A superconducting circuit for quantum computing. (Credit: M.S. Allman/NIST)
Today’s computers are called digital because they encode information as ones or zeros,which can be represented, processed and stored by transistors that are either in their on or off states. Quantum computing extends this on-off digital paradigm through a property called superposition. This is the ability of a quantum object to be in multiple states – on, off, and something in between – all at the same time. This enables quantum computers to race through certain tasks, like factoring enormous numbers or calculating the results of very complex mathematical simulations, much, much faster than even the most powerful conventional supercomputers. This has unsettling consequences for internet security, since the codes used for passwords and data transferred are based on multiplying very large numbers to create numbers too large factor. Quantum computers could factor them within fractions of a second, making all security on the Internet obsolete. Fortunately, another quantum property, entanglement, could provide the solution. Once subatomic particles are entangled, or linked to one another, changing one will instantaneously change the other, even when they are separated. Entangled particles could be used to create security codes that only the owners of those particles could read.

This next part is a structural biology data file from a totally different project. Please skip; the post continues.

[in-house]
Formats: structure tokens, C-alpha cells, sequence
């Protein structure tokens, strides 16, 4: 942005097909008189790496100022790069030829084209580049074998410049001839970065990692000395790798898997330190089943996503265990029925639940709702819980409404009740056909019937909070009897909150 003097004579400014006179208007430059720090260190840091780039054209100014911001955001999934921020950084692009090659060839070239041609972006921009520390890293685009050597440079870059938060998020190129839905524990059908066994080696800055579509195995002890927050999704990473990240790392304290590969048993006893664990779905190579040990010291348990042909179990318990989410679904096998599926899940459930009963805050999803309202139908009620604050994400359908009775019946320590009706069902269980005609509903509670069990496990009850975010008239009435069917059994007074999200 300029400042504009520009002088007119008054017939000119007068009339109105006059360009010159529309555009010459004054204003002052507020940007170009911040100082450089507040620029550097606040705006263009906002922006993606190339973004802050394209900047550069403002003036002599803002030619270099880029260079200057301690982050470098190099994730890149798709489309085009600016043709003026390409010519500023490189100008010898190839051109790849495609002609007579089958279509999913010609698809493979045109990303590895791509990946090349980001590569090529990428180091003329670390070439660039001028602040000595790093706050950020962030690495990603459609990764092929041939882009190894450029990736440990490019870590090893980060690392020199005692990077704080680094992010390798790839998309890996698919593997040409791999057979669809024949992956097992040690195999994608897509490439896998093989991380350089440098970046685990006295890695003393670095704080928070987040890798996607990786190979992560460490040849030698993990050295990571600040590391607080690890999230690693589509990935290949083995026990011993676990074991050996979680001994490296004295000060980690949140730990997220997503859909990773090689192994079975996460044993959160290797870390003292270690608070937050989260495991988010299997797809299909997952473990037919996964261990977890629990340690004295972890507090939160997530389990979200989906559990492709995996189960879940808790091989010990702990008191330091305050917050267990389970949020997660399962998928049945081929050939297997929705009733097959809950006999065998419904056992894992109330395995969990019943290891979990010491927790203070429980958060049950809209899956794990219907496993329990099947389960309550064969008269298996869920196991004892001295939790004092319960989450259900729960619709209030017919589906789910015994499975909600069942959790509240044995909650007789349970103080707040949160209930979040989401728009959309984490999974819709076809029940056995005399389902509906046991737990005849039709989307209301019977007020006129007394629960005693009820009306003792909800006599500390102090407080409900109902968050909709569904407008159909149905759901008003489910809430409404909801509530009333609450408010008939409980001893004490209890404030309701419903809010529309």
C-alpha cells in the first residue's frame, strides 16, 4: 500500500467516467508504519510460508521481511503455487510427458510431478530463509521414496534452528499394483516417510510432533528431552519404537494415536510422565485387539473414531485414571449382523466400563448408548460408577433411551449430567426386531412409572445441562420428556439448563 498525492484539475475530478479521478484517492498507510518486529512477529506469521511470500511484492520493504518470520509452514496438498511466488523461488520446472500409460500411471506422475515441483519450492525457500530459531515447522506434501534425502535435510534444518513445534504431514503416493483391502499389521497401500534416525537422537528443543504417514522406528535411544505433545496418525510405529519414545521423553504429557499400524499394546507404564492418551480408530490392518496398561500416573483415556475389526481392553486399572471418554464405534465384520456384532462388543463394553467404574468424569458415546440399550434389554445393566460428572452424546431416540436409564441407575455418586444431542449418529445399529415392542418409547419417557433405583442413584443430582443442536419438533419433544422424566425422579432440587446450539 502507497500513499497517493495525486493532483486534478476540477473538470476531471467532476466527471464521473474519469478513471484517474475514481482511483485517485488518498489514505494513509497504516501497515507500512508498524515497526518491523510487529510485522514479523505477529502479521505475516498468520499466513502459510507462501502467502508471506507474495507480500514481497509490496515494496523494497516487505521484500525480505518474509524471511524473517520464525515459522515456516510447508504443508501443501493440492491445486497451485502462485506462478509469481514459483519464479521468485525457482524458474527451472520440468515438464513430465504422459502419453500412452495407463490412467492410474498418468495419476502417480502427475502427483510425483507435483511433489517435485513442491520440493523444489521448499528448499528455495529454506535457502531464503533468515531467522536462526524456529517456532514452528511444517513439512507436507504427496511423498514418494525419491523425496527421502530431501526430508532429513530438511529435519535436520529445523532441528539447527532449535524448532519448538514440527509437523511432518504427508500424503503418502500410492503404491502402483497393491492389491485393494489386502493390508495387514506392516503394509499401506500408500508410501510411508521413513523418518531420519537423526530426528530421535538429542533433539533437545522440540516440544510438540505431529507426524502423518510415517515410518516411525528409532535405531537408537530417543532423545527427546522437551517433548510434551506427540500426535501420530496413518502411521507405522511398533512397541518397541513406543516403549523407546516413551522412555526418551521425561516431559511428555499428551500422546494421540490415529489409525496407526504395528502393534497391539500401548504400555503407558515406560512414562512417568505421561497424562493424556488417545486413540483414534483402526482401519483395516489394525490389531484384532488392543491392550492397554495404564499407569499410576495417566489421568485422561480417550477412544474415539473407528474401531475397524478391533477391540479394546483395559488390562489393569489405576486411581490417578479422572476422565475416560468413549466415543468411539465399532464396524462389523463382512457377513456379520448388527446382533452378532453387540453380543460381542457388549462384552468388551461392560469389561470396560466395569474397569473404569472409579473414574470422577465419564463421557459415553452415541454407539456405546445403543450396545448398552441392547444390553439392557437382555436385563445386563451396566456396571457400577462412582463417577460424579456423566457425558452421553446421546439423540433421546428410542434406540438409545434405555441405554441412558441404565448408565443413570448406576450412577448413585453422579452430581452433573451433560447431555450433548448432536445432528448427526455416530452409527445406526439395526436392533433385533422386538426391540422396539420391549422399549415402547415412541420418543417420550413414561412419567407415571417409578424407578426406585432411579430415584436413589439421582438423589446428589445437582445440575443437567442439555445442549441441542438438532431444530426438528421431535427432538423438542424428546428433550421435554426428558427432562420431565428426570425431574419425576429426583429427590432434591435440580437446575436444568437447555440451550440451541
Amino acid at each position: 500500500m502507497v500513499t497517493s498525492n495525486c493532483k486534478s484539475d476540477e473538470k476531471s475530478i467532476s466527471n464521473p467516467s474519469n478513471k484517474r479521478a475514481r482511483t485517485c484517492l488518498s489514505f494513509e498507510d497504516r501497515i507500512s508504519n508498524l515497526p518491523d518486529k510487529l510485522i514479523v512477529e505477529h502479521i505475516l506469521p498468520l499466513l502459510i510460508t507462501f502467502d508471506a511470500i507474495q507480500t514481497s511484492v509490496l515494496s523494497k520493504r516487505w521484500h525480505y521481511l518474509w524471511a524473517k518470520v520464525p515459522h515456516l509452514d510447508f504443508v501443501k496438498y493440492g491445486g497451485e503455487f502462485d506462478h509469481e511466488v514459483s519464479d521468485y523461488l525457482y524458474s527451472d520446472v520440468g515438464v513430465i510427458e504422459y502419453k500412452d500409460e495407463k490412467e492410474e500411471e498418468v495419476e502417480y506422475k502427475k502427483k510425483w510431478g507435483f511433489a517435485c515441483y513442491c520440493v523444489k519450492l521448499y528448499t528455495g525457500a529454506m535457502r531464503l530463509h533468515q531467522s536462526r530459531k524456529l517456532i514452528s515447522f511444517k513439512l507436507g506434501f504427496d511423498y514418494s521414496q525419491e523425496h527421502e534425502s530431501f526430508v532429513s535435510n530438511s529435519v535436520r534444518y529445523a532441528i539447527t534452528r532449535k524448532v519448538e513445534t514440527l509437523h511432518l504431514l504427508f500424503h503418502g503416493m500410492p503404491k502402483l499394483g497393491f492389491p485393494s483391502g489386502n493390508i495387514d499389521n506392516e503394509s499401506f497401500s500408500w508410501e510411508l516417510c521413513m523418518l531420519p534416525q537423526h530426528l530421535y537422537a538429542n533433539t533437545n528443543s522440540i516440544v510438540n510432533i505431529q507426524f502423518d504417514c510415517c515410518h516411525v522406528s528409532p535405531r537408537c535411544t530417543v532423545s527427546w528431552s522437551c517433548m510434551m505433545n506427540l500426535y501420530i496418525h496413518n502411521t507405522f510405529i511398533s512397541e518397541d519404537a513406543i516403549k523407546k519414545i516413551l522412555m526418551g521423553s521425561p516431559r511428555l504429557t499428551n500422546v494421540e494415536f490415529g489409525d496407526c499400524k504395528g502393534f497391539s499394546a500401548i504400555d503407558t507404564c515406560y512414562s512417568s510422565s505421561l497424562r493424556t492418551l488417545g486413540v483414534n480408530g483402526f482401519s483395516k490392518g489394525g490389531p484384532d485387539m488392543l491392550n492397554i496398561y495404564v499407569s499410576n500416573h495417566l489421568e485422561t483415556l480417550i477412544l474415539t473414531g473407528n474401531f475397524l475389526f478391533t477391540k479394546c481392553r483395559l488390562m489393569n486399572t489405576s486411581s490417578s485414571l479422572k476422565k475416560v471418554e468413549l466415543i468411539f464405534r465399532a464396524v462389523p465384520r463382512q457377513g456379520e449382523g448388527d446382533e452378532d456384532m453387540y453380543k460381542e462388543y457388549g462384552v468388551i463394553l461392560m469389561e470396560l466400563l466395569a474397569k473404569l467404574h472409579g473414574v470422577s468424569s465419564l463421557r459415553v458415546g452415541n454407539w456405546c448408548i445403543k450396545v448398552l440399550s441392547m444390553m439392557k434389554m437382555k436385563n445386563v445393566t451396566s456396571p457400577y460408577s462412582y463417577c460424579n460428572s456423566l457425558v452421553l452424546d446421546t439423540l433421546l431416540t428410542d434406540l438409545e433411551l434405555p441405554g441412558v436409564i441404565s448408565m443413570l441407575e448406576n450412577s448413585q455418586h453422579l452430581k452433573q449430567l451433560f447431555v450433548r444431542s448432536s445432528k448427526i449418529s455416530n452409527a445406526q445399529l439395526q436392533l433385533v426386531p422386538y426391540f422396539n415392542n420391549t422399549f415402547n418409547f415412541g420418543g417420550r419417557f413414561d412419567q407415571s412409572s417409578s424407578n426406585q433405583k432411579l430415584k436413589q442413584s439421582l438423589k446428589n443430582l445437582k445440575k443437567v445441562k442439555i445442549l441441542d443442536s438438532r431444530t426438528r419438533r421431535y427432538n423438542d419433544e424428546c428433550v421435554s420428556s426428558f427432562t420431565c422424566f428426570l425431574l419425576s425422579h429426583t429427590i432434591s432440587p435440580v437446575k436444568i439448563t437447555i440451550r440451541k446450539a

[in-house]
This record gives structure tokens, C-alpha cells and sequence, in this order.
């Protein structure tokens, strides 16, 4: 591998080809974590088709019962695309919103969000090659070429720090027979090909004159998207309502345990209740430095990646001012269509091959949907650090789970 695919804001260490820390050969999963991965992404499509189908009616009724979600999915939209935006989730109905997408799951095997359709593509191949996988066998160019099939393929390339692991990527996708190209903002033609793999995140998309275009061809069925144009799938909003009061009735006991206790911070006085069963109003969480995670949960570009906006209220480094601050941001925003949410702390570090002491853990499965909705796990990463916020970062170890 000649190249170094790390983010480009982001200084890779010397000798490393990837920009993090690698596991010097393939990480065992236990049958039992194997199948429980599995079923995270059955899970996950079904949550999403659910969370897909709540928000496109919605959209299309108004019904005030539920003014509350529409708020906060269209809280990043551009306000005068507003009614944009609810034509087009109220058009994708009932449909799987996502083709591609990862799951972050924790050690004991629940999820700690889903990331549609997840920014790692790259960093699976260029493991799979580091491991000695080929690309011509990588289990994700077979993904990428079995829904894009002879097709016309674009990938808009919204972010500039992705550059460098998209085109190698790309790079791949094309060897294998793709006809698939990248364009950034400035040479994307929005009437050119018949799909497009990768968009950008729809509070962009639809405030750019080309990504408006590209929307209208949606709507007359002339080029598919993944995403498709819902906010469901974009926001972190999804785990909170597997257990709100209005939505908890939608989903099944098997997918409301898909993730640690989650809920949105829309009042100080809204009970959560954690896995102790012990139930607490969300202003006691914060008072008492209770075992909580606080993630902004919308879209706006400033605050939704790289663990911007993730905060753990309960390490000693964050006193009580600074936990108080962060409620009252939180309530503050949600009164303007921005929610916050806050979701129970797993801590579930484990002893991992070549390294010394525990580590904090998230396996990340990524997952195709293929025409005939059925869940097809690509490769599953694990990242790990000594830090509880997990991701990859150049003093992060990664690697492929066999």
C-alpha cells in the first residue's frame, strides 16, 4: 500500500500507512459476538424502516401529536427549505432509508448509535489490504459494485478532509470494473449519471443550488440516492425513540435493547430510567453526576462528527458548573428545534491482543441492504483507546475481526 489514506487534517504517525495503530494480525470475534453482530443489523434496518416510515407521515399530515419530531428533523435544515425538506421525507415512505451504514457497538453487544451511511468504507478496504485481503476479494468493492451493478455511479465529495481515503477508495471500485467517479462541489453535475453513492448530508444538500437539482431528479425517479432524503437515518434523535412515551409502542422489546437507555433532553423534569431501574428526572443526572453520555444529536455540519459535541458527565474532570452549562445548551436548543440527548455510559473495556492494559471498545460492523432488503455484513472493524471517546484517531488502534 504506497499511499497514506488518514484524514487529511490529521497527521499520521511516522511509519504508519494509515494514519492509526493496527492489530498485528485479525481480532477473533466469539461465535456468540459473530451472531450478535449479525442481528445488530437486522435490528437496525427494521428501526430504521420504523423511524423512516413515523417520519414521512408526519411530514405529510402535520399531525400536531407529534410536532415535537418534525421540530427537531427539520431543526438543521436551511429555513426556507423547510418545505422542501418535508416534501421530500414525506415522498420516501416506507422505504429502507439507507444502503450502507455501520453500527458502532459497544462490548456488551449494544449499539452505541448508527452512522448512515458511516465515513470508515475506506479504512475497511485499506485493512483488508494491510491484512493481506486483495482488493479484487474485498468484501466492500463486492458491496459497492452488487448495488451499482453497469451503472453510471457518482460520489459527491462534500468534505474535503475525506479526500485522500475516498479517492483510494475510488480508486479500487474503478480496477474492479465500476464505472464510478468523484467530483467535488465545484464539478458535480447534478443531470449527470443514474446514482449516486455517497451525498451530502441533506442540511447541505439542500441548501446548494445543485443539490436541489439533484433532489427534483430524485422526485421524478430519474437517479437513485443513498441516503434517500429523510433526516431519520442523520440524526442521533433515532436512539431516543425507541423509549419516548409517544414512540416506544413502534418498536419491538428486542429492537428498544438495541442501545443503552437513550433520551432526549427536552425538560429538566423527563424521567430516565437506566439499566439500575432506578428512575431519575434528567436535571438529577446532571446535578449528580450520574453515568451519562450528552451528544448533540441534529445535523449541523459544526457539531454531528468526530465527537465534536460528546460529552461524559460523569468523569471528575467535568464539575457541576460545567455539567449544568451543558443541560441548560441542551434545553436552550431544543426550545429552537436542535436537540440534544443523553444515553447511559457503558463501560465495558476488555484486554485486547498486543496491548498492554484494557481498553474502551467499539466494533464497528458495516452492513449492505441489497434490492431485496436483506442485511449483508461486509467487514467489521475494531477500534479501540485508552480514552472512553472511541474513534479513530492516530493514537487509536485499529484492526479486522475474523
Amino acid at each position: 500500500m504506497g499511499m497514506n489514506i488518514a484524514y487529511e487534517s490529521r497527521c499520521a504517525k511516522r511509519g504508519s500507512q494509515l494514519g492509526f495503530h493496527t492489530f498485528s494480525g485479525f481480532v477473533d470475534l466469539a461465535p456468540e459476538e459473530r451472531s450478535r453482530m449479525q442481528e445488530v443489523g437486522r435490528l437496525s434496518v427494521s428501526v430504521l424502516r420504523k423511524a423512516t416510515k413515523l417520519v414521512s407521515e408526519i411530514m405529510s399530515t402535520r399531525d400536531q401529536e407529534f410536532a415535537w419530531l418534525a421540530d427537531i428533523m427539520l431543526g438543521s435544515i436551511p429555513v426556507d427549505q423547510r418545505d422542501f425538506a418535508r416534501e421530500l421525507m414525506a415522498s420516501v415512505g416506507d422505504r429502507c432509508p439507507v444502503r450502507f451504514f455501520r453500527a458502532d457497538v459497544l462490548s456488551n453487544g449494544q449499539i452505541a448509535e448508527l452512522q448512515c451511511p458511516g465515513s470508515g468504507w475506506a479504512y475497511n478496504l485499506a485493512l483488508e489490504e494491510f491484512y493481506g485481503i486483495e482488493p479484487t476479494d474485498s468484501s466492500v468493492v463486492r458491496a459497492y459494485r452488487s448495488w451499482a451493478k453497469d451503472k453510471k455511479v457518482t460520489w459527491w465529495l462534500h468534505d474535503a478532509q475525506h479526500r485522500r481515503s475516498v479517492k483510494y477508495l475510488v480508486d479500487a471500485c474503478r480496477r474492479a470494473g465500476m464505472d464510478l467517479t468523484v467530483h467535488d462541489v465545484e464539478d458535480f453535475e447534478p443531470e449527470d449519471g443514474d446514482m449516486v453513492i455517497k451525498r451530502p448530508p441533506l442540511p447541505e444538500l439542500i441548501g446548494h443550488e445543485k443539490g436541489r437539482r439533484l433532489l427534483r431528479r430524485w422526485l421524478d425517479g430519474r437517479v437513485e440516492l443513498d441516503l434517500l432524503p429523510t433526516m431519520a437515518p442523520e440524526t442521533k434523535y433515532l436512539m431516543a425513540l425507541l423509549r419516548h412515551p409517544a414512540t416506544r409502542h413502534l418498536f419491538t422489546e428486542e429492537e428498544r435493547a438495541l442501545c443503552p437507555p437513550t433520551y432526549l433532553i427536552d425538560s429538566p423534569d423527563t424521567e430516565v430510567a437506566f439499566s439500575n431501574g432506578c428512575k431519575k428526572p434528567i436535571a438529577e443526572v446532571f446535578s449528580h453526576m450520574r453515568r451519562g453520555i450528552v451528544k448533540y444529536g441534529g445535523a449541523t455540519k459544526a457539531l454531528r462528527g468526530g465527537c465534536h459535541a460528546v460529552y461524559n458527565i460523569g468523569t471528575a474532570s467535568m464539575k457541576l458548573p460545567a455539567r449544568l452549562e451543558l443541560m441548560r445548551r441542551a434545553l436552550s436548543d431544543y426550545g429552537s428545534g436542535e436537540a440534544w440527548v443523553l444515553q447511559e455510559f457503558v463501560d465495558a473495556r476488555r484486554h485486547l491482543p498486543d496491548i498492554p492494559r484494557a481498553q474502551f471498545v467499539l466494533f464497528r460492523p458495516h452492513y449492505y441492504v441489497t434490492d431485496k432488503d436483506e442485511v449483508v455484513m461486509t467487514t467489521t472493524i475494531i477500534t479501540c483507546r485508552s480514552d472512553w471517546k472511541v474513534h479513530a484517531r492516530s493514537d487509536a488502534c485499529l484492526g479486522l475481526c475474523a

The race to build the world’s first quantum computer is heating up. A string of new investments from tech industry heavyweights like Microsoft, Intel and Google could finally create a winner. We asked three physicists—Lieven Vandersypen, Shohini Ghose and John Martinis—to estimate the odds.
On November 5, Ronald Hanson and Renato Renner discussed the strongest proof yet that quantum theory, with faster-than-light links between entangled particles, explains the true nature of our universe. This is the transcript of their conversation.